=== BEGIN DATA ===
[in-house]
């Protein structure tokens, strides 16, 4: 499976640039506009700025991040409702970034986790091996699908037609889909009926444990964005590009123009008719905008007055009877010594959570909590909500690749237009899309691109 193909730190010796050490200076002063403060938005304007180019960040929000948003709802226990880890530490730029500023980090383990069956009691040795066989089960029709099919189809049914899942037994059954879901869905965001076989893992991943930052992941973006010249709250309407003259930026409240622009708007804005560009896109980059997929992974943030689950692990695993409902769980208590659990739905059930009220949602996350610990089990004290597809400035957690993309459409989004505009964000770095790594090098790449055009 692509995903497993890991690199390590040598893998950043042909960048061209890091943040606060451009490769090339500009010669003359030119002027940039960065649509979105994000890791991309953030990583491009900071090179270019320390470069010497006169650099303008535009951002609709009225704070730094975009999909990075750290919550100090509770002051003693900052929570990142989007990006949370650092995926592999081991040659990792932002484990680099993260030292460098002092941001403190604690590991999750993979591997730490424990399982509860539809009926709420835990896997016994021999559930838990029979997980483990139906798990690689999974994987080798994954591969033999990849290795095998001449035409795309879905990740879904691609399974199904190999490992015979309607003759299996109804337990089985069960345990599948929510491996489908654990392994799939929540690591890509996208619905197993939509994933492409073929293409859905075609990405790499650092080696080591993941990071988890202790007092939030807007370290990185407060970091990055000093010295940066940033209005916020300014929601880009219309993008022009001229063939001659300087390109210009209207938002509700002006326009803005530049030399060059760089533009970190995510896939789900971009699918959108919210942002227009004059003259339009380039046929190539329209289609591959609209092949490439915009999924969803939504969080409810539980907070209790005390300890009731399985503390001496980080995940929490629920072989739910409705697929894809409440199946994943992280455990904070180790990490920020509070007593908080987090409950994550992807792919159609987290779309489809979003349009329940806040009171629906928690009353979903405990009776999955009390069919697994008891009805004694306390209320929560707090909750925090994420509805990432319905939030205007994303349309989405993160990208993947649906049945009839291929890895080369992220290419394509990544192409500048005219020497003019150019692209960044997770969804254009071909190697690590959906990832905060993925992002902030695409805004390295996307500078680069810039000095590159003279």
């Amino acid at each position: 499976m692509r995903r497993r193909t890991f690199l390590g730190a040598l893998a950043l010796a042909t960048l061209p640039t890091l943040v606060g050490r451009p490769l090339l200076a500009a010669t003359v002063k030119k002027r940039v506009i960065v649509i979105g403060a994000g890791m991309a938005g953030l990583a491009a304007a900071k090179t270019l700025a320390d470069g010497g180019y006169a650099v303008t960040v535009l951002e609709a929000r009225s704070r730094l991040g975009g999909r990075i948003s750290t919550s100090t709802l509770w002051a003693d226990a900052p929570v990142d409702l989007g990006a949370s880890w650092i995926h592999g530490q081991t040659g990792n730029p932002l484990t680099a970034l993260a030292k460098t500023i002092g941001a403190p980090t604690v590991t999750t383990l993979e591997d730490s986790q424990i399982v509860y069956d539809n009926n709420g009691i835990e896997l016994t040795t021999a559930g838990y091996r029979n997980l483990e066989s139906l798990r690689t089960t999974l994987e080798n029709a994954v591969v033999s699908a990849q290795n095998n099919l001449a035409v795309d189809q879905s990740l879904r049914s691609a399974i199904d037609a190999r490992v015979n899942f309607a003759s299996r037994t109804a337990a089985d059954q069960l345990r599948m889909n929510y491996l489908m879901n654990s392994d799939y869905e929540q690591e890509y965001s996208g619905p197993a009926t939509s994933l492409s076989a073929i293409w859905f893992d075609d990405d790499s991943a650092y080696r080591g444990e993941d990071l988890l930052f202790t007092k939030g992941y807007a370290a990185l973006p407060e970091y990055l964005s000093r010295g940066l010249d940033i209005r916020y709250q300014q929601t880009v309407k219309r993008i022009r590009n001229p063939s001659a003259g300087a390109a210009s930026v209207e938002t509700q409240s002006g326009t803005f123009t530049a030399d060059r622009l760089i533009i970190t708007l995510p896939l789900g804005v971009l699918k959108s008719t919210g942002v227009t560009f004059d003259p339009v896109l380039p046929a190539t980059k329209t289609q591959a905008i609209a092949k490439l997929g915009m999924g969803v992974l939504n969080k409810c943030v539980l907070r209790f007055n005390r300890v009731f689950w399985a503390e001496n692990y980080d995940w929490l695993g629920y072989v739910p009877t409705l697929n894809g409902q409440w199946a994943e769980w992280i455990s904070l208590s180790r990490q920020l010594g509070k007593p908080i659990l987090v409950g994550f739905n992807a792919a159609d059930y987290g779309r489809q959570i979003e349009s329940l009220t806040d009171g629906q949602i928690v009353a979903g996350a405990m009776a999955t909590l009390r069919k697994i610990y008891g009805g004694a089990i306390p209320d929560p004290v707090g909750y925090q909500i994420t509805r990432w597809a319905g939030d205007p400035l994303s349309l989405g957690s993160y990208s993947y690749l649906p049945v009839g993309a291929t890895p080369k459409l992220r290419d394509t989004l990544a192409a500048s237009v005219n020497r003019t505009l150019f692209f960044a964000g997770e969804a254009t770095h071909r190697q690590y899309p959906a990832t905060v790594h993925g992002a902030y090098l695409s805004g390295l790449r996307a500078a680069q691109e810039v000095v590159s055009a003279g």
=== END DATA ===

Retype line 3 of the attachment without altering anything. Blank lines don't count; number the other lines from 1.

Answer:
């Amino acid at each position: 499976m692509r995903r497993r193909t890991f690199l390590g730190a040598l893998a950043l010796a042909t960048l061209p640039t890091l943040v606060g050490r451009p490769l090339l200076a500009a010669t003359v002063k030119k002027r940039v506009i960065v649509i979105g403060a994000g890791m991309a938005g953030l990583a491009a304007a900071k090179t270019l700025a320390d470069g010497g180019y006169a650099v303008t960040v535009l951002e609709a929000r009225s704070r730094l991040g975009g999909r990075i948003s750290t919550s100090t709802l509770w002051a003693d226990a900052p929570v990142d409702l989007g990006a949370s880890w650092i995926h592999g530490q081991t040659g990792n730029p932002l484990t680099a970034l993260a030292k460098t500023i002092g941001a403190p980090t604690v590991t999750t383990l993979e591997d730490s986790q424990i399982v509860y069956d539809n009926n709420g009691i835990e896997l016994t040795t021999a559930g838990y091996r029979n997980l483990e066989s139906l798990r690689t089960t999974l994987e080798n029709a994954v591969v033999s699908a990849q290795n095998n099919l001449a035409v795309d189809q879905s990740l879904r049914s691609a399974i199904d037609a190999r490992v015979n899942f309607a003759s299996r037994t109804a337990a089985d059954q069960l345990r599948m889909n929510y491996l489908m879901n654990s392994d799939y869905e929540q690591e890509y965001s996208g619905p197993a009926t939509s994933l492409s076989a073929i293409w859905f893992d075609d990405d790499s991943a650092y080696r080591g444990e993941d990071l988890l930052f202790t007092k939030g992941y807007a370290a990185l973006p407060e970091y990055l964005s000093r010295g940066l010249d940033i209005r916020y709250q300014q929601t880009v309407k219309r993008i022009r590009n001229p063939s001659a003259g300087a390109a210009s930026v209207e938002t509700q409240s002006g326009t803005f123009t530049a030399d060059r622009l760089i533009i970190t708007l995510p896939l789900g804005v971009l699918k959108s008719t919210g942002v227009t560009f004059d003259p339009v896109l380039p046929a190539t980059k329209t289609q591959a905008i609209a092949k490439l997929g915009m999924g969803v992974l939504n969080k409810c943030v539980l907070r209790f007055n005390r300890v009731f689950w399985a503390e001496n692990y980080d995940w929490l695993g629920y072989v739910p009877t409705l697929n894809g409902q409440w199946a994943e769980w992280i455990s904070l208590s180790r990490q920020l010594g509070k007593p908080i659990l987090v409950g994550f739905n992807a792919a159609d059930y987290g779309r489809q959570i979003e349009s329940l009220t806040d009171g629906q949602i928690v009353a979903g996350a405990m009776a999955t909590l009390r069919k697994i610990y008891g009805g004694a089990i306390p209320d929560p004290v707090g909750y925090q909500i994420t509805r990432w597809a319905g939030d205007p400035l994303s349309l989405g957690s993160y990208s993947y690749l649906p049945v009839g993309a291929t890895p080369k459409l992220r290419d394509t989004l990544a192409a500048s237009v005219n020497r003019t505009l150019f692209f960044a964000g997770e969804a254009t770095h071909r190697q690590y899309p959906a990832t905060v790594h993925g992002a902030y090098l695409s805004g390295l790449r996307a500078a680069q691109e810039v000095v590159s055009a003279g």